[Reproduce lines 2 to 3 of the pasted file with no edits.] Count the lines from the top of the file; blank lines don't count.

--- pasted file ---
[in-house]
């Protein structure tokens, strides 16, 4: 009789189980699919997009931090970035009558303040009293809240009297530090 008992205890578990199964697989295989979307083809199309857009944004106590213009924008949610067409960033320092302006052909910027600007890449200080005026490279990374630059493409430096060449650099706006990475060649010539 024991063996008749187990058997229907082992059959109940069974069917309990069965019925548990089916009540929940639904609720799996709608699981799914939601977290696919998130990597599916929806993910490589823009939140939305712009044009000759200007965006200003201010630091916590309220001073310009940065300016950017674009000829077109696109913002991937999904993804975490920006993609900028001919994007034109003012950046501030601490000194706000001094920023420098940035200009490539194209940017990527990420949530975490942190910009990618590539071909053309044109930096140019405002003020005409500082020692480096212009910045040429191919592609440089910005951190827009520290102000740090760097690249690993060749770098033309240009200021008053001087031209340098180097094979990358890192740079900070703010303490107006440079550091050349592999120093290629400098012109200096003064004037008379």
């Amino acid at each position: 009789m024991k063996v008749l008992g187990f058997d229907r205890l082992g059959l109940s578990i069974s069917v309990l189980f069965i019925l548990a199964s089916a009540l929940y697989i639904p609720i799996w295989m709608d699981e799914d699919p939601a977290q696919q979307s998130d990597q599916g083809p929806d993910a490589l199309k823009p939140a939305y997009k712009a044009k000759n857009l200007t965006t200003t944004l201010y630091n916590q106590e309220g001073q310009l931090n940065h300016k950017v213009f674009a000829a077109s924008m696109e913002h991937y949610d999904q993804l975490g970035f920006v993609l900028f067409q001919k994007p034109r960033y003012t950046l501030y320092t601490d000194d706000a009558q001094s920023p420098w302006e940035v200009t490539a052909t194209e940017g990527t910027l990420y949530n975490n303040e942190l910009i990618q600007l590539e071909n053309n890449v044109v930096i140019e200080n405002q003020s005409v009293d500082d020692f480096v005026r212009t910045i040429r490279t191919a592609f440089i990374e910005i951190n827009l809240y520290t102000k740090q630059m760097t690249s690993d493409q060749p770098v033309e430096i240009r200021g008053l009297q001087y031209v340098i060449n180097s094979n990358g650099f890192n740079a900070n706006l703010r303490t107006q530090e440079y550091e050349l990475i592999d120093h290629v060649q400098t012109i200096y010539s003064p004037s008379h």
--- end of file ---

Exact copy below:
């Protein structure tokens, strides 16, 4: 009789189980699919997009931090970035009558303040009293809240009297530090 008992205890578990199964697989295989979307083809199309857009944004106590213009924008949610067409960033320092302006052909910027600007890449200080005026490279990374630059493409430096060449650099706006990475060649010539 024991063996008749187990058997229907082992059959109940069974069917309990069965019925548990089916009540929940639904609720799996709608699981799914939601977290696919998130990597599916929806993910490589823009939140939305712009044009000759200007965006200003201010630091916590309220001073310009940065300016950017674009000829077109696109913002991937999904993804975490920006993609900028001919994007034109003012950046501030601490000194706000001094920023420098940035200009490539194209940017990527990420949530975490942190910009990618590539071909053309044109930096140019405002003020005409500082020692480096212009910045040429191919592609440089910005951190827009520290102000740090760097690249690993060749770098033309240009200021008053001087031209340098180097094979990358890192740079900070703010303490107006440079550091050349592999120093290629400098012109200096003064004037008379």
């Amino acid at each position: 009789m024991k063996v008749l008992g187990f058997d229907r205890l082992g059959l109940s578990i069974s069917v309990l189980f069965i019925l548990a199964s089916a009540l929940y697989i639904p609720i799996w295989m709608d699981e799914d699919p939601a977290q696919q979307s998130d990597q599916g083809p929806d993910a490589l199309k823009p939140a939305y997009k712009a044009k000759n857009l200007t965006t200003t944004l201010y630091n916590q106590e309220g001073q310009l931090n940065h300016k950017v213009f674009a000829a077109s924008m696109e913002h991937y949610d999904q993804l975490g970035f920006v993609l900028f067409q001919k994007p034109r960033y003012t950046l501030y320092t601490d000194d706000a009558q001094s920023p420098w302006e940035v200009t490539a052909t194209e940017g990527t910027l990420y949530n975490n303040e942190l910009i990618q600007l590539e071909n053309n890449v044109v930096i140019e200080n405002q003020s005409v009293d500082d020692f480096v005026r212009t910045i040429r490279t191919a592609f440089i990374e910005i951190n827009l809240y520290t102000k740090q630059m760097t690249s690993d493409q060749p770098v033309e430096i240009r200021g008053l009297q001087y031209v340098i060449n180097s094979n990358g650099f890192n740079a900070n706006l703010r303490t107006q530090e440079y550091e050349l990475i592999d120093h290629v060649q400098t012109i200096y010539s003064p004037s008379h």